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UNICEF Resumes Aid Supply To North-East

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UN suspends aid
Victims of insurgency queuing for relief items at an IDP Camp in the North-East

UNICEF said on Saturday that it will continue providing aid in the northeast despite attack on humanitarian convoy last Thursday which left aid workers injured.

The group however added that travel by staff of the organization to high risk areas has been temporarily suspended.

In a statement by UNICEF Nigeria Representative, Jean Gough which was made available to journalists, the UN organ said “UNICEF continues to provide assistance to millions of conflict-affected children in northeast Nigeria, despite yesterday’s attack on a humanitarian convoy.

“As a result of the attack, in which one UNICEF staff member was injured, travel by UN staff to high risk areas has been temporarily suspended.

“We are working at full strength in the Borno state capital Maiduguri.”

“We continue to call for increased efforts to reach people in desperate need across the state.

“We cannot let this heartless attack divert any of us from reaching the more than two million people who are in dire need of immediate humanitarian assistance.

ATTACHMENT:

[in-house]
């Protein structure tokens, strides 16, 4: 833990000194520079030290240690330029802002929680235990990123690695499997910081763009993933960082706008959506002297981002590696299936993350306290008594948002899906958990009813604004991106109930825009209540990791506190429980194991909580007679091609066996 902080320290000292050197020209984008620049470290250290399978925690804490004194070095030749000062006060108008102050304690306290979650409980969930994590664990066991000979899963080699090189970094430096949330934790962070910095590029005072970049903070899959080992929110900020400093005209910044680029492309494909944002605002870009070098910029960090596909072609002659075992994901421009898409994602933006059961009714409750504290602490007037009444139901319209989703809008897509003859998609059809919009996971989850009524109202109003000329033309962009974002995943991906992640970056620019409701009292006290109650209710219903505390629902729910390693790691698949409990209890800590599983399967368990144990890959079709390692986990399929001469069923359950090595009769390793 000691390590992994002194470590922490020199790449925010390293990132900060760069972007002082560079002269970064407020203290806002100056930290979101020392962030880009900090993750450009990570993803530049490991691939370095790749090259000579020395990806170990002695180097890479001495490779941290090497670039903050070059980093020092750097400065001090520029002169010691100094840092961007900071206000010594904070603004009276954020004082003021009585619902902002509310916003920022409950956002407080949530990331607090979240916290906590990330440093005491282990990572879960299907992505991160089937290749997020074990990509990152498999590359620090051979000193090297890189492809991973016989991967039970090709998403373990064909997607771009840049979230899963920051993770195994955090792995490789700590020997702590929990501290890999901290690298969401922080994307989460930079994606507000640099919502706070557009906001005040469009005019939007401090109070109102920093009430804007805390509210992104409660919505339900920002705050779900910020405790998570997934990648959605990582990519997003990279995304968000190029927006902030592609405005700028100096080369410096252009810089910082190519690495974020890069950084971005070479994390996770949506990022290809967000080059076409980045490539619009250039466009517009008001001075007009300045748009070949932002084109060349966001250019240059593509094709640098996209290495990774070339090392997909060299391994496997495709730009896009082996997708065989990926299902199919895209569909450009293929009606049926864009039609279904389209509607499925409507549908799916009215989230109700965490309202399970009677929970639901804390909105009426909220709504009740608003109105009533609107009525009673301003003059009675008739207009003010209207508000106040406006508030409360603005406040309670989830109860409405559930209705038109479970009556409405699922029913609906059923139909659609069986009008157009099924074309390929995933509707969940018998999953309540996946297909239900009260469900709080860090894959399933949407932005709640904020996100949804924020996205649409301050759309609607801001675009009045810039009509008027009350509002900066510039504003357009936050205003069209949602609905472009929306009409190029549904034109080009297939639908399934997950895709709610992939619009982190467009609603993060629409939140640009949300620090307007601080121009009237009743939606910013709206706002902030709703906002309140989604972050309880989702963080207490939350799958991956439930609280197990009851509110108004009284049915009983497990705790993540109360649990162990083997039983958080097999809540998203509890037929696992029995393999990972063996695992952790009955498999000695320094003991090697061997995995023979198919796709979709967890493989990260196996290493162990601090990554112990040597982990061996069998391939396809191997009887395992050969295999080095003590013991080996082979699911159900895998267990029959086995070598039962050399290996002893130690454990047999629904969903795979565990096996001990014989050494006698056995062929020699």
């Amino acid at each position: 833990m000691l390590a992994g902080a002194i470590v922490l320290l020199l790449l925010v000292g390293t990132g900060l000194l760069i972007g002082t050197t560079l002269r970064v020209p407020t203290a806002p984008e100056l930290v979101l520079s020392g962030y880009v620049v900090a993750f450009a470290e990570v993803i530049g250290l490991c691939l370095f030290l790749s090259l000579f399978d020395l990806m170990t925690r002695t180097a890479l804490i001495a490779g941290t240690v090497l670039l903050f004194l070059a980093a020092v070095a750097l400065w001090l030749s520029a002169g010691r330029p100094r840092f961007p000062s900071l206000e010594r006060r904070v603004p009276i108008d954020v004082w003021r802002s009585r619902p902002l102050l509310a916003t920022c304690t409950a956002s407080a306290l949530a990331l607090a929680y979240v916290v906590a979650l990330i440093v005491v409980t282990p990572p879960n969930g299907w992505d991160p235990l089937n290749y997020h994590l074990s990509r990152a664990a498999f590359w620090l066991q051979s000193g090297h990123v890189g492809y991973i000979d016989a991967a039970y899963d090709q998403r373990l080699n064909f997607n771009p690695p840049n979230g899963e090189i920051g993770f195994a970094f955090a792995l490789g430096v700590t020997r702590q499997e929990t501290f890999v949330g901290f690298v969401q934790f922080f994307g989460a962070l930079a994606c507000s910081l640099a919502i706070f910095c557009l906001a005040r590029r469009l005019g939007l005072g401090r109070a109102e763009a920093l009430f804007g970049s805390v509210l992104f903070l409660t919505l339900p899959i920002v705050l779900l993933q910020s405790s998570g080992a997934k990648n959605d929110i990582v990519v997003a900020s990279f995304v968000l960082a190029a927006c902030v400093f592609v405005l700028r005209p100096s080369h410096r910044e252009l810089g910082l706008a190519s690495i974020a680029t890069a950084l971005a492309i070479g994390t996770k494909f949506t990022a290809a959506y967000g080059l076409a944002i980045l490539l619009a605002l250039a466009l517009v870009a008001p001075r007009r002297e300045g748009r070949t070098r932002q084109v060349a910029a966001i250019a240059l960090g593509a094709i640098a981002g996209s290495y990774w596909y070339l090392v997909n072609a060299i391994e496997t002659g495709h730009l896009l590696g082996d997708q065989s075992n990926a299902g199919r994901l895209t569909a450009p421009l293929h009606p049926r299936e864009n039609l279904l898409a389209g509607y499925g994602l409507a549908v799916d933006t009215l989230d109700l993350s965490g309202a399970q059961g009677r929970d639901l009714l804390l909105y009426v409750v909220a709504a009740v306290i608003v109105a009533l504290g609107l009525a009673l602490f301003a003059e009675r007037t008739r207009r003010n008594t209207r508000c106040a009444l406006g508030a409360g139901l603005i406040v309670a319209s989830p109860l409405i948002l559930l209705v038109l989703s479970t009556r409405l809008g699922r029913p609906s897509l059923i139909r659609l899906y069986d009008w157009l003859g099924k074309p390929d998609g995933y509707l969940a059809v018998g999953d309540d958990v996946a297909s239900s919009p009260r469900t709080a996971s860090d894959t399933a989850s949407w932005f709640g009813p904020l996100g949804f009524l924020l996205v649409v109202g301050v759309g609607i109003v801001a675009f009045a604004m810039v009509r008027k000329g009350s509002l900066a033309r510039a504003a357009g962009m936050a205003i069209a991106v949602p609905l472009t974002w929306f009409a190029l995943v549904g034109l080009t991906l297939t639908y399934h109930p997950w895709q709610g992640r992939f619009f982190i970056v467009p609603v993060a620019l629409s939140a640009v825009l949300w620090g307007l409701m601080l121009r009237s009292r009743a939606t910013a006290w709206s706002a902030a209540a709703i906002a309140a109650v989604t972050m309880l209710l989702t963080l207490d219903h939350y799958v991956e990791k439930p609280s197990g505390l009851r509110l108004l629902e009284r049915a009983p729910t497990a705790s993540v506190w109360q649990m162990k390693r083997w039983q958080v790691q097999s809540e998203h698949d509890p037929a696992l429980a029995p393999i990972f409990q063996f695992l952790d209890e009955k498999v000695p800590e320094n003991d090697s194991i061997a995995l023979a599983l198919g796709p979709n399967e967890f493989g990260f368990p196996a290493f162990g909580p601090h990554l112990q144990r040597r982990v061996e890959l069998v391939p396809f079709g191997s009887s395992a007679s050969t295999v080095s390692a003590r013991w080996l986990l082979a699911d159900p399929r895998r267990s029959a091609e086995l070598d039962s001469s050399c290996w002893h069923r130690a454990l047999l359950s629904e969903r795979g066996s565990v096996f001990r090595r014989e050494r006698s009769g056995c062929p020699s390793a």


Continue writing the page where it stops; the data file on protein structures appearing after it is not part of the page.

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The statement added that “UNICEF has called on donors and humanitarian organizations to scale-up the response to the emerging disaster in Borno state, which is the most affected by the conflict with Boko Haram.

“Before the attack, security conditions had been improving in several areas. Our teams were finding people living on the brink of disaster,”

“The violence has disrupted farming and markets, destroyed food stocks, and damaged or destroyed health and water facilities. We absolutely have to reach more of these communities.”

UNICEF also warned that “244,000 children will suffer from severe acute malnutrition this year in Borno state alone and if they are not reached with treatment, one in five of them will die.”

The statement added that the group has “provided two million people with health services and treated 56,000 children for malnutrition in the three conflict-affected states of northeast Nigeria.

“A quarter of a million people have improved access to clean water, and over 200,000 children have been able to go back to school.

“Despite the temporary suspension of travel to high risk areas, UNICEF plans to scale-up its response in Borno state substantially,” it concluded.

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